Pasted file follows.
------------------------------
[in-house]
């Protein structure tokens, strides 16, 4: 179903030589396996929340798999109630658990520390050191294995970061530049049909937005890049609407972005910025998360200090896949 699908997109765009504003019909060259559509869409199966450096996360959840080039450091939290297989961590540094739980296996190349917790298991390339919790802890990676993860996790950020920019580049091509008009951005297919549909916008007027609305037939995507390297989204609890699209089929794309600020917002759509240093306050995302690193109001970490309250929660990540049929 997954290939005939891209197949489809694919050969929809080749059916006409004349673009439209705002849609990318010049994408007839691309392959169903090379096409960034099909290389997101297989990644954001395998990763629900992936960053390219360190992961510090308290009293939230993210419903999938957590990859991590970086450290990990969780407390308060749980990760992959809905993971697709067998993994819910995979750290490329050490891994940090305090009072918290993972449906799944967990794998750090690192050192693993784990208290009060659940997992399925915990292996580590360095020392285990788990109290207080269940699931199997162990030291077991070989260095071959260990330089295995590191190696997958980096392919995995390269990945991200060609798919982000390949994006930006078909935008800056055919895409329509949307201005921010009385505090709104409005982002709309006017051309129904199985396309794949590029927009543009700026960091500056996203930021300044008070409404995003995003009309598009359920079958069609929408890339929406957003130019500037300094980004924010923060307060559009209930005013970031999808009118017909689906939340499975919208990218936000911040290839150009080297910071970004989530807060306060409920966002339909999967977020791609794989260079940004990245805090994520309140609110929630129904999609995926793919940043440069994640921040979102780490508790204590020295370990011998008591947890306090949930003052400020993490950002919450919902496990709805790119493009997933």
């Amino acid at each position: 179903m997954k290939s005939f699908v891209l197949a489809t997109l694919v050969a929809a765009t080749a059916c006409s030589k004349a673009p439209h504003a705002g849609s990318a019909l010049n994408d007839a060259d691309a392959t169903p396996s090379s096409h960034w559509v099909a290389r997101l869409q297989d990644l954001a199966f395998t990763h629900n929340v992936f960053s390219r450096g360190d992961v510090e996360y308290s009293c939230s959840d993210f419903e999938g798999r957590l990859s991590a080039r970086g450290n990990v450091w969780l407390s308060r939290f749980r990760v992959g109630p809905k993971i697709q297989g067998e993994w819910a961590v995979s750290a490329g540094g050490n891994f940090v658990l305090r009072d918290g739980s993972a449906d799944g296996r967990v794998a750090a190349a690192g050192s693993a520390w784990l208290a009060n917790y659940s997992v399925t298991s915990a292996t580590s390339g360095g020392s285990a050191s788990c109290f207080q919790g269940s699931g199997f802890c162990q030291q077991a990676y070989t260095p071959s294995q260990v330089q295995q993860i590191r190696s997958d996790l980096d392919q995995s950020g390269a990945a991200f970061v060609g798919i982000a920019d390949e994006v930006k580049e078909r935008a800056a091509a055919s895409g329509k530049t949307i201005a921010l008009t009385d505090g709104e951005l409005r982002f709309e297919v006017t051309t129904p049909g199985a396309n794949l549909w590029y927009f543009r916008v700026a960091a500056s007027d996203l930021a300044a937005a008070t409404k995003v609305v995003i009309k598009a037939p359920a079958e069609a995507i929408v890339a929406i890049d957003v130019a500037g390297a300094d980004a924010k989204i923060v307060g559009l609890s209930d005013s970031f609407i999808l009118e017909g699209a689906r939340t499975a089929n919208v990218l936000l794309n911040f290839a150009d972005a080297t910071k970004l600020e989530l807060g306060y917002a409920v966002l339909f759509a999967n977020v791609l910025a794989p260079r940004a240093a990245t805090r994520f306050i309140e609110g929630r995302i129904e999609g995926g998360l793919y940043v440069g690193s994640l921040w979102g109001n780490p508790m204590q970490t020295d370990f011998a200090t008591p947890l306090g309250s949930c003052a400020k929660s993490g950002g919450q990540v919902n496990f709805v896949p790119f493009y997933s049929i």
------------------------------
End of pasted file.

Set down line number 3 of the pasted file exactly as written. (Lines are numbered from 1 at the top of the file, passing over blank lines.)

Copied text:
């Amino acid at each position: 179903m997954k290939s005939f699908v891209l197949a489809t997109l694919v050969a929809a765009t080749a059916c006409s030589k004349a673009p439209h504003a705002g849609s990318a019909l010049n994408d007839a060259d691309a392959t169903p396996s090379s096409h960034w559509v099909a290389r997101l869409q297989d990644l954001a199966f395998t990763h629900n929340v992936f960053s390219r450096g360190d992961v510090e996360y308290s009293c939230s959840d993210f419903e999938g798999r957590l990859s991590a080039r970086g450290n990990v450091w969780l407390s308060r939290f749980r990760v992959g109630p809905k993971i697709q297989g067998e993994w819910a961590v995979s750290a490329g540094g050490n891994f940090v658990l305090r009072d918290g739980s993972a449906d799944g296996r967990v794998a750090a190349a690192g050192s693993a520390w784990l208290a009060n917790y659940s997992v399925t298991s915990a292996t580590s390339g360095g020392s285990a050191s788990c109290f207080q919790g269940s699931g199997f802890c162990q030291q077991a990676y070989t260095p071959s294995q260990v330089q295995q993860i590191r190696s997958d996790l980096d392919q995995s950020g390269a990945a991200f970061v060609g798919i982000a920019d390949e994006v930006k580049e078909r935008a800056a091509a055919s895409g329509k530049t949307i201005a921010l008009t009385d505090g709104e951005l409005r982002f709309e297919v006017t051309t129904p049909g199985a396309n794949l549909w590029y927009f543009r916008v700026a960091a500056s007027d996203l930021a300044a937005a008070t409404k995003v609305v995003i009309k598009a037939p359920a079958e069609a995507i929408v890339a929406i890049d957003v130019a500037g390297a300094d980004a924010k989204i923060v307060g559009l609890s209930d005013s970031f609407i999808l009118e017909g699209a689906r939340t499975a089929n919208v990218l936000l794309n911040f290839a150009d972005a080297t910071k970004l600020e989530l807060g306060y917002a409920v966002l339909f759509a999967n977020v791609l910025a794989p260079r940004a240093a990245t805090r994520f306050i309140e609110g929630r995302i129904e999609g995926g998360l793919y940043v440069g690193s994640l921040w979102g109001n780490p508790m204590q970490t020295d370990f011998a200090t008591p947890l306090g309250s949930c003052a400020k929660s993490g950002g919450q990540v919902n496990f709805v896949p790119f493009y997933s049929i």